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Digital Cameras

One of the greatest  things about mountain biking is where the sport takes place.  From the coast,  to the mountains and deserts and everything in between, if you are interested in photography then now is the time to get started.  Today's digital cameras  with their small size and excellent picture quality, make a great addition to the biking gear.  Being able to  go home after a bike trip and instantly view the pictures on your computer is simply amazing.

Below is a listing of some of the most important features to look for in a camera.

Mega pixels- When it comes to mega pixels, bigger is better.  Don't settle for a camera that is less than 4 MP no matter how low the price.  The number of  pixels is going to determine the image size of your digital files and your ability to make large prints.  A general rule of thumb is a 3 MP camera will produce near photo quality pints up to 5x7,   a 4 MP camera up to 8x10 and a 5 MP to 11x14.   Bottom line is if cost is an issue go with a 3 MP, but for best results go with a 4MP or larger.

Optical Zoom- No need to explain what zooming is, the more the better.  Most cameras today come with a 3X optical zoom and that should be the minimum when choosing a camera.  If your budget is flexible, go for a 4X or better but realize  with a larger zoom the camera will be wider to accommodate the lens so perhaps a tad bigger.   Don't pay too much attn to the digital zoom feature.  Rarely will you use it and if you do, the picture quality may suffer. 

Batteries- Need to make sure the camera comes with rechargeable batteries.  Today's rechargeable batteries come primarily in two flavors, they are either called  NIMH   batteries (AA size)  or are the lithium type.  The trade off is the lithium holds a charge longer but are more expensive because each manufacture uses a different type.  The important thing is whatever battery  your camera comes with,  make sure you carry a spare and keep it charged up.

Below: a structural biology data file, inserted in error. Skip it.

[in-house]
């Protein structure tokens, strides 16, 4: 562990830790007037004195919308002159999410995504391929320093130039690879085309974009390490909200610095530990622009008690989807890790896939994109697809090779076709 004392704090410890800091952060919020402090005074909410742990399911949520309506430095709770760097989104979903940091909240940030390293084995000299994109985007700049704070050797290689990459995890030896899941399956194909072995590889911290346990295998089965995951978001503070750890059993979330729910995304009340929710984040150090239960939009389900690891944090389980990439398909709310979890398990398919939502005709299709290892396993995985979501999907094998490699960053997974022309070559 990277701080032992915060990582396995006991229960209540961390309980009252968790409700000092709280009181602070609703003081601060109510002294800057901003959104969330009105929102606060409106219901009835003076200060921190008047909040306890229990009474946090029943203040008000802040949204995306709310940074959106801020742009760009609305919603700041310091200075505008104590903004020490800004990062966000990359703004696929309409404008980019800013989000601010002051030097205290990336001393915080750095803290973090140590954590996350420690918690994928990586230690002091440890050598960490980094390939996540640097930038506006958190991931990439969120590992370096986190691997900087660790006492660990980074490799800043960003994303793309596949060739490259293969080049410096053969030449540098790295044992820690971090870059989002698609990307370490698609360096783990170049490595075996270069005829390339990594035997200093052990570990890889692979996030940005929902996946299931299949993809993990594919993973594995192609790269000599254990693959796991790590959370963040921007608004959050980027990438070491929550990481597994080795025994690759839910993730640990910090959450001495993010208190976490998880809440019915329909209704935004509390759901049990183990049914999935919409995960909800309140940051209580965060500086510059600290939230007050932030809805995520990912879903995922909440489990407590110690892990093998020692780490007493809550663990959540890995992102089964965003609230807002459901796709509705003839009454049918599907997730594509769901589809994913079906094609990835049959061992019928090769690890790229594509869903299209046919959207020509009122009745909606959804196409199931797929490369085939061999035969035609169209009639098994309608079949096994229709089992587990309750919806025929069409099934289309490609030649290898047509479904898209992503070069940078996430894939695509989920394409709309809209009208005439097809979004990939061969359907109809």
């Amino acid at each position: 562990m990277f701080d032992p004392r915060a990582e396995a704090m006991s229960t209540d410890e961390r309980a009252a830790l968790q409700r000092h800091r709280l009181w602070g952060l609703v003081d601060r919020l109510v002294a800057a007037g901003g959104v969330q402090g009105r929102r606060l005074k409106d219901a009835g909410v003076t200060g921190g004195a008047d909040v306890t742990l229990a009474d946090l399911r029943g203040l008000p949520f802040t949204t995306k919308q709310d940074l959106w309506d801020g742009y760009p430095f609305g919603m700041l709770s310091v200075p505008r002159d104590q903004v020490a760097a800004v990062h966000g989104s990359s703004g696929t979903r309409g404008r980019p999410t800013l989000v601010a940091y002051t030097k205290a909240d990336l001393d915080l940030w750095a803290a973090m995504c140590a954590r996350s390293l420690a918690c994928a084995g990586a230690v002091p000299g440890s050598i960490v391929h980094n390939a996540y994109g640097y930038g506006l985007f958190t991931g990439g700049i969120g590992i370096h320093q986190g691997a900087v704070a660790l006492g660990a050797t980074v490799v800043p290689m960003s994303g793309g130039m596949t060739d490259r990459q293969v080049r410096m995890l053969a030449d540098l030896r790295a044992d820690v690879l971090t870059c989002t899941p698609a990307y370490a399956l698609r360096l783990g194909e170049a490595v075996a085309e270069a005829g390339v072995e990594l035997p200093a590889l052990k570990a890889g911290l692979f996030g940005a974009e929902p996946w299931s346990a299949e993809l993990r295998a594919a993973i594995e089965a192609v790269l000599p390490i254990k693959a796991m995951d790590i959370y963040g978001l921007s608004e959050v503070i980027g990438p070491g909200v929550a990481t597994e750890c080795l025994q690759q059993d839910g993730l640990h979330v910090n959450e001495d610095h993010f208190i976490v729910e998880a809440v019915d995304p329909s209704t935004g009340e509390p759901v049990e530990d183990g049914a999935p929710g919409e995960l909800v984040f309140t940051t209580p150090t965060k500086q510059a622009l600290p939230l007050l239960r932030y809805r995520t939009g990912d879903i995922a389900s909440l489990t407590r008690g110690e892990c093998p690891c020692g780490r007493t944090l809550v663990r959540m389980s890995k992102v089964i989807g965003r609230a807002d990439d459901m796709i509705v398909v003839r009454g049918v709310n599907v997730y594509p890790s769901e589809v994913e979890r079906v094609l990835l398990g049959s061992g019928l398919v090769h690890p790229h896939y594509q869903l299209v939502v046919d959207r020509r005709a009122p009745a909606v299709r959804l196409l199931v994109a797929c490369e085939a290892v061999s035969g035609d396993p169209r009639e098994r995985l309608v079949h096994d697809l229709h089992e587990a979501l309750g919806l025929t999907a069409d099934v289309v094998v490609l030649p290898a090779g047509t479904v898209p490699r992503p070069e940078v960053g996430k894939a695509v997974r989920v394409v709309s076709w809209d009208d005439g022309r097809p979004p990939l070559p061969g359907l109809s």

Memory Cards- Unfortunately memory cards come in a variety of  flavors so no one size fits all.  The most common and least expensive card is the Compact Flash card used by Canon and Nikon, the XD card ( which replaced Smartmedia)  is used by Fuji and Olympus,   the Memory Stick by Sony and Secure Digital/Multi Media cards by Pentax  and a few others.   Memory is cheap so don't skimp.   Get either a 128 MB (megabyte)  or a 256 MB card to store your photos on.  Each camera is different but the most typical image sizes will run from 600K for the 3MP cameras up to 1.5 MB for the 5MP models. 

Camera size is another important factor to consider.  Ideally, if you plan to use the camera when biking, it helps if it's small enough to fit in your bike shorts pocket otherwise it's a pain to take the pack off each time to shoot a picture.  But be careful, smaller cameras can be difficult to handle for bigger hands and the zoom range and other advanced features may be limited. 

Another important feature to look for in a camera is  a manual mode.  Most cameras perform fine in Auto mode,  but as you learn how to adjust things like white balance, aperture  and shutter speed, then your results will be more consistent and you will be able to take your photography to the next level.

Other items to consider would include a camera case (no they don't come with the camera), a flash card reader and a  lens cleaning kit.

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